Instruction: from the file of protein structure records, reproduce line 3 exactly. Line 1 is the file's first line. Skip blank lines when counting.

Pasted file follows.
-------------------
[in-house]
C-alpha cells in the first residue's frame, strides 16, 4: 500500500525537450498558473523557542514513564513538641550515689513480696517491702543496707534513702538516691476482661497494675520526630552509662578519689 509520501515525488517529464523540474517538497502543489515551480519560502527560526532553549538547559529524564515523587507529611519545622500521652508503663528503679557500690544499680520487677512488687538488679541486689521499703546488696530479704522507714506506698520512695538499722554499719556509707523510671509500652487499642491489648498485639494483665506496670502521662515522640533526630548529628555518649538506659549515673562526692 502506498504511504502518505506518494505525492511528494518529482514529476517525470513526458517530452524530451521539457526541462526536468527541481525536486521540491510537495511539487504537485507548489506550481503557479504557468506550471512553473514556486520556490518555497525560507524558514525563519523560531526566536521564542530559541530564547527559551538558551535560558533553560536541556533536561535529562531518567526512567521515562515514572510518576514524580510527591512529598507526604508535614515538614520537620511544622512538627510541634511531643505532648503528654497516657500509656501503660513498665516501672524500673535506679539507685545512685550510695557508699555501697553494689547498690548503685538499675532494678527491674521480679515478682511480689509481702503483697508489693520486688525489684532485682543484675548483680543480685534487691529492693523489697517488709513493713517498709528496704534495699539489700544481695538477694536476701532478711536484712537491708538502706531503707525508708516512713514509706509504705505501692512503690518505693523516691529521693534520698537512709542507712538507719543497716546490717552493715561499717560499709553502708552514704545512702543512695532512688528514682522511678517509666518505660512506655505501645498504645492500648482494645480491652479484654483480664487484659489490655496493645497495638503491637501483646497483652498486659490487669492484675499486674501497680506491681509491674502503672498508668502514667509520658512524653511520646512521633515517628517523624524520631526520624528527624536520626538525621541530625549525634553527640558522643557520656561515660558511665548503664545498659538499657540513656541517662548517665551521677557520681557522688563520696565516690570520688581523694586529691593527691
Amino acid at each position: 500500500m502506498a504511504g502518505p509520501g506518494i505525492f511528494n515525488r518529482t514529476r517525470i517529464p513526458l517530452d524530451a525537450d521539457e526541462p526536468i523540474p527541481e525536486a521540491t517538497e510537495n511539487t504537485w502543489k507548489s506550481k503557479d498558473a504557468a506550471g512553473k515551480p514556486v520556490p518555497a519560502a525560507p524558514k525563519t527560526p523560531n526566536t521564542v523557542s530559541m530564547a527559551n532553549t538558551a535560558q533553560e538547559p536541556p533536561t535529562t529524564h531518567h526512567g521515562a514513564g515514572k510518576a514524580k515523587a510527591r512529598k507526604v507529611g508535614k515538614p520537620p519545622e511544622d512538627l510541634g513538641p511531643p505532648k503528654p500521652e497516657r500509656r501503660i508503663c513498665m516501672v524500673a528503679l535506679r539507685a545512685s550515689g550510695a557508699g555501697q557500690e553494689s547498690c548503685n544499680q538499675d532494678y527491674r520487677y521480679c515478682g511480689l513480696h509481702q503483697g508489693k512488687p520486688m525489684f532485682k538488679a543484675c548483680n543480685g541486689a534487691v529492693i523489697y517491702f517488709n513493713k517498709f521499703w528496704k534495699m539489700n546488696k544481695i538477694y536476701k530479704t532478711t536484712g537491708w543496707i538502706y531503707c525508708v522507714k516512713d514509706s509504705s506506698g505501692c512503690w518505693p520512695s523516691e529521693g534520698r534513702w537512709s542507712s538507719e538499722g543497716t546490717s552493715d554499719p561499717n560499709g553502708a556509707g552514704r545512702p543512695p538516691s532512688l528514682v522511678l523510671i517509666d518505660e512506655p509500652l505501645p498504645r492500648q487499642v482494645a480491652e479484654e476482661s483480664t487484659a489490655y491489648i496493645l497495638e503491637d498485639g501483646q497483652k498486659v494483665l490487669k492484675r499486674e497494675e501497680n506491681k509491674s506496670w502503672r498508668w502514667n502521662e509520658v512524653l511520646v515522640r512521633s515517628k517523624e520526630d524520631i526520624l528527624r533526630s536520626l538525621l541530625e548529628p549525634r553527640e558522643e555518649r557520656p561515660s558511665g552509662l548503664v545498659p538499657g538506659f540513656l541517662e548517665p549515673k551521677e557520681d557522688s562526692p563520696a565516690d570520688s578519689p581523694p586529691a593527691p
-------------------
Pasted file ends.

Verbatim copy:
Amino acid at each position: 500500500m502506498a504511504g502518505p509520501g506518494i505525492f511528494n515525488r518529482t514529476r517525470i517529464p513526458l517530452d524530451a525537450d521539457e526541462p526536468i523540474p527541481e525536486a521540491t517538497e510537495n511539487t504537485w502543489k507548489s506550481k503557479d498558473a504557468a506550471g512553473k515551480p514556486v520556490p518555497a519560502a525560507p524558514k525563519t527560526p523560531n526566536t521564542v523557542s530559541m530564547a527559551n532553549t538558551a535560558q533553560e538547559p536541556p533536561t535529562t529524564h531518567h526512567g521515562a514513564g515514572k510518576a514524580k515523587a510527591r512529598k507526604v507529611g508535614k515538614p520537620p519545622e511544622d512538627l510541634g513538641p511531643p505532648k503528654p500521652e497516657r500509656r501503660i508503663c513498665m516501672v524500673a528503679l535506679r539507685a545512685s550515689g550510695a557508699g555501697q557500690e553494689s547498690c548503685n544499680q538499675d532494678y527491674r520487677y521480679c515478682g511480689l513480696h509481702q503483697g508489693k512488687p520486688m525489684f532485682k538488679a543484675c548483680n543480685g541486689a534487691v529492693i523489697y517491702f517488709n513493713k517498709f521499703w528496704k534495699m539489700n546488696k544481695i538477694y536476701k530479704t532478711t536484712g537491708w543496707i538502706y531503707c525508708v522507714k516512713d514509706s509504705s506506698g505501692c512503690w518505693p520512695s523516691e529521693g534520698r534513702w537512709s542507712s538507719e538499722g543497716t546490717s552493715d554499719p561499717n560499709g553502708a556509707g552514704r545512702p543512695p538516691s532512688l528514682v522511678l523510671i517509666d518505660e512506655p509500652l505501645p498504645r492500648q487499642v482494645a480491652e479484654e476482661s483480664t487484659a489490655y491489648i496493645l497495638e503491637d498485639g501483646q497483652k498486659v494483665l490487669k492484675r499486674e497494675e501497680n506491681k509491674s506496670w502503672r498508668w502514667n502521662e509520658v512524653l511520646v515522640r512521633s515517628k517523624e520526630d524520631i526520624l528527624r533526630s536520626l538525621l541530625e548529628p549525634r553527640e558522643e555518649r557520656p561515660s558511665g552509662l548503664v545498659p538499657g538506659f540513656l541517662e548517665p549515673k551521677e557520681d557522688s562526692p563520696a565516690d570520688s578519689p581523694p586529691a593527691p